Ina Dixon explains how a letter from her grandfather to her grandmother, written just before the Battle of the Bulge in WWII, reconnects her to her grandfather and the hardships he suffered at the time.
Andy Mink: My name is Andy Mink, I’m the vice president for education at the National Humanities Center. I’m with Ina Dixon, who is the program coordinator at History United, which is part of the Virginia Foundation for the Humanities, and located in Danville, Virginia.
I’ve asked Ina to share with us her Humanities Moment. I know the last time you and I talked about this, you said something that stuck with me. I’ve been trying it out in a couple of places. That was the sense of interacting with something that makes you feel less lonely or more connected to others. I’d love to hear your Humanities Moment, maybe to get your thoughts on what a Humanities Moment might be, both as a process, a way of knowing, as well as a moment itself. Then share with us what you brought today.
Ina Dixon: Great, thanks, Andy. Well, I’d love to share with you a letter that my grandfather wrote to my grandmother. He was in World War II. In 1944, he was in the Battle of the Bulge. We have all of his letters—his name was Richard Smith Dixon—to Madeline Dixon, his wife, my grandmother. She was living in Kentucky at the time. She saved all of his letters and he didn’t save any of hers. She was always very angry about that. We have really one side of the story.
But my cousin transcribed all these letters. There’s very many that I love, but I’d just like to take one as a particular instance of a Humanities Moment and read a little bit of it, then explain why I found my Humanities Moment in this letter.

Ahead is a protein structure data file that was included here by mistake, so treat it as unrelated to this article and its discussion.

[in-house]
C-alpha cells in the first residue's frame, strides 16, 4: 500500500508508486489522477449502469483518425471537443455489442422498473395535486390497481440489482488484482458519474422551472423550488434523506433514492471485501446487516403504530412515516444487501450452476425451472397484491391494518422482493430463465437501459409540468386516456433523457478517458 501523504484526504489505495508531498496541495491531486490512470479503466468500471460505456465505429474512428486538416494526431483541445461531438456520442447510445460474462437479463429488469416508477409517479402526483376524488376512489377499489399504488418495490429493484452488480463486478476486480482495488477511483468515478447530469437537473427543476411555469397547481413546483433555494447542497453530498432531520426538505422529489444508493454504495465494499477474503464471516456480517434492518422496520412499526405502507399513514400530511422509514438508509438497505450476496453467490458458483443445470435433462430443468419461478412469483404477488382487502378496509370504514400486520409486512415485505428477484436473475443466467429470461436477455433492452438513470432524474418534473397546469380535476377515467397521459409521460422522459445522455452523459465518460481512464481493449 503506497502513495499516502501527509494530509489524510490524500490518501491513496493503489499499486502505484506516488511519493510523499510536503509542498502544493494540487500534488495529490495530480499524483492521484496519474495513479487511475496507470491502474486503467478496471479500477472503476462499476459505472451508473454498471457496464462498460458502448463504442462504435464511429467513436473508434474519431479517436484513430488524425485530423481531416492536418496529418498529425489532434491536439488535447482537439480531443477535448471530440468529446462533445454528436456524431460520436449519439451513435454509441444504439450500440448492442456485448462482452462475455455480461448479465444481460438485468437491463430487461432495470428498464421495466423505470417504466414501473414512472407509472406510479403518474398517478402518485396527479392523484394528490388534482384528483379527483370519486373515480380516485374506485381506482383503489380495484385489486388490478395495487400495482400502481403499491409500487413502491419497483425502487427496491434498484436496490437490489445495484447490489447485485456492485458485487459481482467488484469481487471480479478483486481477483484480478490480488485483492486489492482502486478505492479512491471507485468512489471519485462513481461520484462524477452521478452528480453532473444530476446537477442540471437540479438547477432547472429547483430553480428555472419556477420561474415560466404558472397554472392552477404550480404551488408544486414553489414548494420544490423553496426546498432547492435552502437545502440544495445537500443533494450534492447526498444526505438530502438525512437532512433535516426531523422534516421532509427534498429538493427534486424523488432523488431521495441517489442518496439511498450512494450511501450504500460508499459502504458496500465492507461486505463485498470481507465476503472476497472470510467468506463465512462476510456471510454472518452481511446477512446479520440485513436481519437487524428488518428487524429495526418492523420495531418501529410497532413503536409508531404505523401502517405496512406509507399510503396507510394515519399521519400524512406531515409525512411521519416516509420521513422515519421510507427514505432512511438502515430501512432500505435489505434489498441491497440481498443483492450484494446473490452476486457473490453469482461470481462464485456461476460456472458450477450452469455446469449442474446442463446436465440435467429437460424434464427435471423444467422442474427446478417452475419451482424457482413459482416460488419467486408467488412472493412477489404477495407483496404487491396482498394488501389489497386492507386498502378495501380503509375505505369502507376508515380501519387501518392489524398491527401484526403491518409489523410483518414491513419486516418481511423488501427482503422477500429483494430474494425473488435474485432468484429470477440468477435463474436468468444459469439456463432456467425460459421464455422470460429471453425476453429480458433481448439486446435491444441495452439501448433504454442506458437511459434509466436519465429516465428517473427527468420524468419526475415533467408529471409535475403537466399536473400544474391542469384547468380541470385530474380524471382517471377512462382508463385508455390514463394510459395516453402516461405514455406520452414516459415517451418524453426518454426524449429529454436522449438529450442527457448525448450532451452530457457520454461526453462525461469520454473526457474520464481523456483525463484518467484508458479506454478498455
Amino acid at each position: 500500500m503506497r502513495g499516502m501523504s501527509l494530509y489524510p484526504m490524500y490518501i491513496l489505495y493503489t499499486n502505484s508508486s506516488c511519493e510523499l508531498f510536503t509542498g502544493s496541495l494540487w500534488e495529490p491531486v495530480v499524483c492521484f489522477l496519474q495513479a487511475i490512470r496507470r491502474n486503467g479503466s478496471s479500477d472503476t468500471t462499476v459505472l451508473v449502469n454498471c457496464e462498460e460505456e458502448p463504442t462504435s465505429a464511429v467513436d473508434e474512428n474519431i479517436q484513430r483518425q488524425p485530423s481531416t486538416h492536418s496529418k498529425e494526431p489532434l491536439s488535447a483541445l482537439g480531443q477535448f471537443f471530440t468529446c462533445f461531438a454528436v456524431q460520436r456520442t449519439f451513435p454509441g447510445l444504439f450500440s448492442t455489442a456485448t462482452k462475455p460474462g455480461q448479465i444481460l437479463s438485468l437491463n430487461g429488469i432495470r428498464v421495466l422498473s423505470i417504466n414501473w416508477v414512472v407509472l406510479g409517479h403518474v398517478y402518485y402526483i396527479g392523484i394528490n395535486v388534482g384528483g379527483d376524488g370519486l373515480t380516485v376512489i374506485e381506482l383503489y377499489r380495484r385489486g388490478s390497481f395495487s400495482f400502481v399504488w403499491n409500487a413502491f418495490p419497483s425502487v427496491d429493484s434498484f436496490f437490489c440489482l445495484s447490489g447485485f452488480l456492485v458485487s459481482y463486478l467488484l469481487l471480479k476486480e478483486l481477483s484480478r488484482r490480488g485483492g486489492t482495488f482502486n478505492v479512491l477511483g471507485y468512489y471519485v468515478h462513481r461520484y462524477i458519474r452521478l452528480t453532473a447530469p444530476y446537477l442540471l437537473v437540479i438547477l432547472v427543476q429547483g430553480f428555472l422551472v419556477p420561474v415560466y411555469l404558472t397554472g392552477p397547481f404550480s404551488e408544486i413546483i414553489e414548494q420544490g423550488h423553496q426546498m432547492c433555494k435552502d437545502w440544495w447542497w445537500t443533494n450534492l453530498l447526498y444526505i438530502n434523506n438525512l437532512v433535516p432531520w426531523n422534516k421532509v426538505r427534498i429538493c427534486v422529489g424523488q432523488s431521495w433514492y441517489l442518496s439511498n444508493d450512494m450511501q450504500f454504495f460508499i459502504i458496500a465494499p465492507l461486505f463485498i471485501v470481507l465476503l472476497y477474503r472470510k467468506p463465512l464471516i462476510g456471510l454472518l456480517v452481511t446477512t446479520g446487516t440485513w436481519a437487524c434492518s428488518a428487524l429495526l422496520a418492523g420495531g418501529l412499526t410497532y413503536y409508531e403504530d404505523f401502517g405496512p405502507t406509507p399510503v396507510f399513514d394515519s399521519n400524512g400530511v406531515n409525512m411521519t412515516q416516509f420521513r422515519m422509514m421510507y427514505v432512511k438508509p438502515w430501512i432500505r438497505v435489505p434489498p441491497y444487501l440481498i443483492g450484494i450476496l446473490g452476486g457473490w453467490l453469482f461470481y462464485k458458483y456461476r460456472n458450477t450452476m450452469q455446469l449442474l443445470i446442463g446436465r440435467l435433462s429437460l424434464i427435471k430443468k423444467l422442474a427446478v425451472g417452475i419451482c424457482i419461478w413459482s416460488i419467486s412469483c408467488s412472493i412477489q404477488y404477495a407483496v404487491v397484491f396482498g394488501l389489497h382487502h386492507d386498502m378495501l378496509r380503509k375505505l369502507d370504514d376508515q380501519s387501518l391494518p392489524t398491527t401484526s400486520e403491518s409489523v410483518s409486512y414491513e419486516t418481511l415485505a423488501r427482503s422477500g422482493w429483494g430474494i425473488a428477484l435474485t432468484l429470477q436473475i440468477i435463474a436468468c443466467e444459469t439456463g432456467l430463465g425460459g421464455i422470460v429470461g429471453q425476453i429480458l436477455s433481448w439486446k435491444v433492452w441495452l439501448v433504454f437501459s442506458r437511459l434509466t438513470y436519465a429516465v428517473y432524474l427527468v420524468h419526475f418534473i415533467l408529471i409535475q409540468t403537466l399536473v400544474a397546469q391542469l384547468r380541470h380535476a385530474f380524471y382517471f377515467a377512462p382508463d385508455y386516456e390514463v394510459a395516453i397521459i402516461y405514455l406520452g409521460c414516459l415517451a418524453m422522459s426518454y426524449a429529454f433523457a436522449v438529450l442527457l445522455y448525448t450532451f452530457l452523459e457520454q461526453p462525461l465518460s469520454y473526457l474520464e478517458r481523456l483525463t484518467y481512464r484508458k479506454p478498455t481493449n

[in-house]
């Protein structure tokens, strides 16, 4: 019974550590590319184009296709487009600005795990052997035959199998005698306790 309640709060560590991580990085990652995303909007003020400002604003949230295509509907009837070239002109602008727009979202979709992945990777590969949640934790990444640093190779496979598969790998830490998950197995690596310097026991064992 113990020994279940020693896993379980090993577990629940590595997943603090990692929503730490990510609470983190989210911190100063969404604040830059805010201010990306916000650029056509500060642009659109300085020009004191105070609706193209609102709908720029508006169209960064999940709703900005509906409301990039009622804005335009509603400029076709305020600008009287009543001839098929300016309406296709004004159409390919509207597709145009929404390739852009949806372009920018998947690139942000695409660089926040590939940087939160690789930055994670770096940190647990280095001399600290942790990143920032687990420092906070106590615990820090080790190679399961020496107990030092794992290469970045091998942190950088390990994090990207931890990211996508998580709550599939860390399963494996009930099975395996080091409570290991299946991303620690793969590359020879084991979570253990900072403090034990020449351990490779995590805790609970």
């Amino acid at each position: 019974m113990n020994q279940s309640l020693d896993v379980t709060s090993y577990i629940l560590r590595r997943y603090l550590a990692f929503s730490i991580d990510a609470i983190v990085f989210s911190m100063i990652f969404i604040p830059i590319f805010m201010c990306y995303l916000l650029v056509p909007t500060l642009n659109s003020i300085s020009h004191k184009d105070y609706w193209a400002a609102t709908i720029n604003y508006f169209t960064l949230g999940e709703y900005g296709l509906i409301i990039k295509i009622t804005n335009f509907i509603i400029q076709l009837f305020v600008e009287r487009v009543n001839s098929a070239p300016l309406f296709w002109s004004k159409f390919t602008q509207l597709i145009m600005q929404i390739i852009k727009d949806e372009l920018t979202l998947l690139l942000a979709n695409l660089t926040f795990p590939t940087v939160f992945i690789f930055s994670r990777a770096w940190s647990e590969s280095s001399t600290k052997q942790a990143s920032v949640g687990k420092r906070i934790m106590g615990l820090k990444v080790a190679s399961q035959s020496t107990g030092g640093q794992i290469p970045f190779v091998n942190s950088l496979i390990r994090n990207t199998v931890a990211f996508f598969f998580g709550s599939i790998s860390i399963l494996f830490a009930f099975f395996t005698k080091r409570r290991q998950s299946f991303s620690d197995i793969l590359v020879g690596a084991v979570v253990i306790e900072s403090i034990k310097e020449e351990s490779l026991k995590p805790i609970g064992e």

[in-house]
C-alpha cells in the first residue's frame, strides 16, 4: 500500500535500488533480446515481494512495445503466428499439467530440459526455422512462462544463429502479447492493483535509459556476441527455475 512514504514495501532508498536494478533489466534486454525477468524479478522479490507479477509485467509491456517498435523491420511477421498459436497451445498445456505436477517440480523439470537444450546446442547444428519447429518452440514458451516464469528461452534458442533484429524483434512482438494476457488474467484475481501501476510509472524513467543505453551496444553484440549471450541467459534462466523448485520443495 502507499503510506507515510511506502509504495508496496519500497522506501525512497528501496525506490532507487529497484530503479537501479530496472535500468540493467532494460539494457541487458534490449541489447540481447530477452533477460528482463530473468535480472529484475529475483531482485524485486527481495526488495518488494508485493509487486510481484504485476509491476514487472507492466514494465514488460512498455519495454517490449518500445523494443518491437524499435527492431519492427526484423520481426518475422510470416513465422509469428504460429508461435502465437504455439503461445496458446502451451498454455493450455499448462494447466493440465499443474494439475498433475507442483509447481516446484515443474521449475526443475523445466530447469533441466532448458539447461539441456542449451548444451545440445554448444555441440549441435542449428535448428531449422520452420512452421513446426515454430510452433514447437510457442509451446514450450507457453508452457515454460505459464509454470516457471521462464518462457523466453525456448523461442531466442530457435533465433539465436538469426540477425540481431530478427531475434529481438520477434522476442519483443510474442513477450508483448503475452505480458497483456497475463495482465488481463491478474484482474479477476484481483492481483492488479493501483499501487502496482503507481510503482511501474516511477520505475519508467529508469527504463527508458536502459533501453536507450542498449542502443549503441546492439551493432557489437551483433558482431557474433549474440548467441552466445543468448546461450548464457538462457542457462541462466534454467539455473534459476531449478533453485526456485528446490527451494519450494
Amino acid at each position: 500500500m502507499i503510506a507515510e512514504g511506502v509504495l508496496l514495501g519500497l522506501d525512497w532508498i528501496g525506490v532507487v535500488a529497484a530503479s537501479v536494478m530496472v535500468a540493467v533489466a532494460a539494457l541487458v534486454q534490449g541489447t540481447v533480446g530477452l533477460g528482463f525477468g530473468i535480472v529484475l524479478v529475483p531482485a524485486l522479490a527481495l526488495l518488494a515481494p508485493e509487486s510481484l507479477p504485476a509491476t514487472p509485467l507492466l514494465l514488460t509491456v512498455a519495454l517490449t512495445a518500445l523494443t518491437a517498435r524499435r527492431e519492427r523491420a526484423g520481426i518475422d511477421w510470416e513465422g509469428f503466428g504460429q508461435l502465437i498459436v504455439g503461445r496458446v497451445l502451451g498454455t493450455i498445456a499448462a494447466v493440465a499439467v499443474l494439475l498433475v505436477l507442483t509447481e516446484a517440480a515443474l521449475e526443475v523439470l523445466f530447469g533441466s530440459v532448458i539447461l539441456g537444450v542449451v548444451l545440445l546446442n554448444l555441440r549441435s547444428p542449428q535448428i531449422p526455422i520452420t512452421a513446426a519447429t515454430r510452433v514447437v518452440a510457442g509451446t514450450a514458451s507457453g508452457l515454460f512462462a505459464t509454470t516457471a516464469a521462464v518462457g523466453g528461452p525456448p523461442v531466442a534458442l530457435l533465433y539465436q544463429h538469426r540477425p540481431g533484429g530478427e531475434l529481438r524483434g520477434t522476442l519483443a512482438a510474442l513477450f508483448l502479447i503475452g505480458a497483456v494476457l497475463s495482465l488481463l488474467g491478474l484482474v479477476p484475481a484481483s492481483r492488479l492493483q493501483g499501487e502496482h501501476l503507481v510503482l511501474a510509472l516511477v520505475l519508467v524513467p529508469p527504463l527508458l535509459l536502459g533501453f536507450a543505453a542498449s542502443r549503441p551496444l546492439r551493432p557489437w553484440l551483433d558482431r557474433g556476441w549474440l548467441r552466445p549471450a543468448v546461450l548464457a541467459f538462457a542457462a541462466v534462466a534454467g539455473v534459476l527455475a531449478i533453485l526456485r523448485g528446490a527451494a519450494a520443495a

This is a letter dated on Christmas Day, 1944, somewhere in Belgium. It’s a very long letter actually. He’s complaining about the conditions, how cold it is, how he hates going to meetings. But at the end, he closes, “Remember, I’m thinking about you always and wondering how long it will be before we can be together again. I love you, sweetheart. Sometime we’ll crawl into those good old clean, white sheets and slumber off.”
Early in the letter, he’s talking about how dirty it is and how cold. If you think about the Battle of the Bulge, they’re fighting in the mud and in the cold winter. The idea of him thinking about clean, white sheets, it really humanizes my grandfather, who I didn’t really know. It humanizes a war that I didn’t live through.
But the fact that I can feel that same sense of the kind of relief and security that he must have been wishing for at this time, I think that is really what a Humanities Moment is all about. This letter provides that sort of connection for me.